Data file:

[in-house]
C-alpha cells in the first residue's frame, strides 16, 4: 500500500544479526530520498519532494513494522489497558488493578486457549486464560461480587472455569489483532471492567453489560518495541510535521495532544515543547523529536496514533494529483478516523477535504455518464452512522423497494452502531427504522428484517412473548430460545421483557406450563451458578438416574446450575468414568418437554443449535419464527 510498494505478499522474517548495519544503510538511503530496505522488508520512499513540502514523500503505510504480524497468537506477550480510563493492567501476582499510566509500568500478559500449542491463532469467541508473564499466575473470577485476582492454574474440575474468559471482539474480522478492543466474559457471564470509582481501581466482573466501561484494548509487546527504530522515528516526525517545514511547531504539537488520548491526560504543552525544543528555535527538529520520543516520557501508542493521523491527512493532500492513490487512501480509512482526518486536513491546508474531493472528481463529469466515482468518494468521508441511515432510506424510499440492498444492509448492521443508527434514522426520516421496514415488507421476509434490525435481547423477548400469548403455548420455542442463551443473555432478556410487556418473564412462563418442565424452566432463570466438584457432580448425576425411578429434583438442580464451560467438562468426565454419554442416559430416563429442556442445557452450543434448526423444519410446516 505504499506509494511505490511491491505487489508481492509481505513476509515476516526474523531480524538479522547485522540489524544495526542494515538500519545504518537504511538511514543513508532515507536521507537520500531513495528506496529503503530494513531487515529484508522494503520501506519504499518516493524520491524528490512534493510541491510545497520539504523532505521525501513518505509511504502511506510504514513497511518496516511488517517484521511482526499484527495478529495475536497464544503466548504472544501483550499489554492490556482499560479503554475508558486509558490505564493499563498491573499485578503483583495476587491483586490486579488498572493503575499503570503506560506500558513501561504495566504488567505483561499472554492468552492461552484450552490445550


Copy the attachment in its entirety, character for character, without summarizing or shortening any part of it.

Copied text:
[in-house]
C-alpha cells in the first residue's frame, strides 16, 4: 500500500544479526530520498519532494513494522489497558488493578486457549486464560461480587472455569489483532471492567453489560518495541510535521495532544515543547523529536496514533494529483478516523477535504455518464452512522423497494452502531427504522428484517412473548430460545421483557406450563451458578438416574446450575468414568418437554443449535419464527 510498494505478499522474517548495519544503510538511503530496505522488508520512499513540502514523500503505510504480524497468537506477550480510563493492567501476582499510566509500568500478559500449542491463532469467541508473564499466575473470577485476582492454574474440575474468559471482539474480522478492543466474559457471564470509582481501581466482573466501561484494548509487546527504530522515528516526525517545514511547531504539537488520548491526560504543552525544543528555535527538529520520543516520557501508542493521523491527512493532500492513490487512501480509512482526518486536513491546508474531493472528481463529469466515482468518494468521508441511515432510506424510499440492498444492509448492521443508527434514522426520516421496514415488507421476509434490525435481547423477548400469548403455548420455542442463551443473555432478556410487556418473564412462563418442565424452566432463570466438584457432580448425576425411578429434583438442580464451560467438562468426565454419554442416559430416563429442556442445557452450543434448526423444519410446516 505504499506509494511505490511491491505487489508481492509481505513476509515476516526474523531480524538479522547485522540489524544495526542494515538500519545504518537504511538511514543513508532515507536521507537520500531513495528506496529503503530494513531487515529484508522494503520501506519504499518516493524520491524528490512534493510541491510545497520539504523532505521525501513518505509511504502511506510504514513497511518496516511488517517484521511482526499484527495478529495475536497464544503466548504472544501483550499489554492490556482499560479503554475508558486509558490505564493499563498491573499485578503483583495476587491483586490486579488498572493503575499503570503506560506500558513501561504495566504488567505483561499472554492468552492461552484450552490445550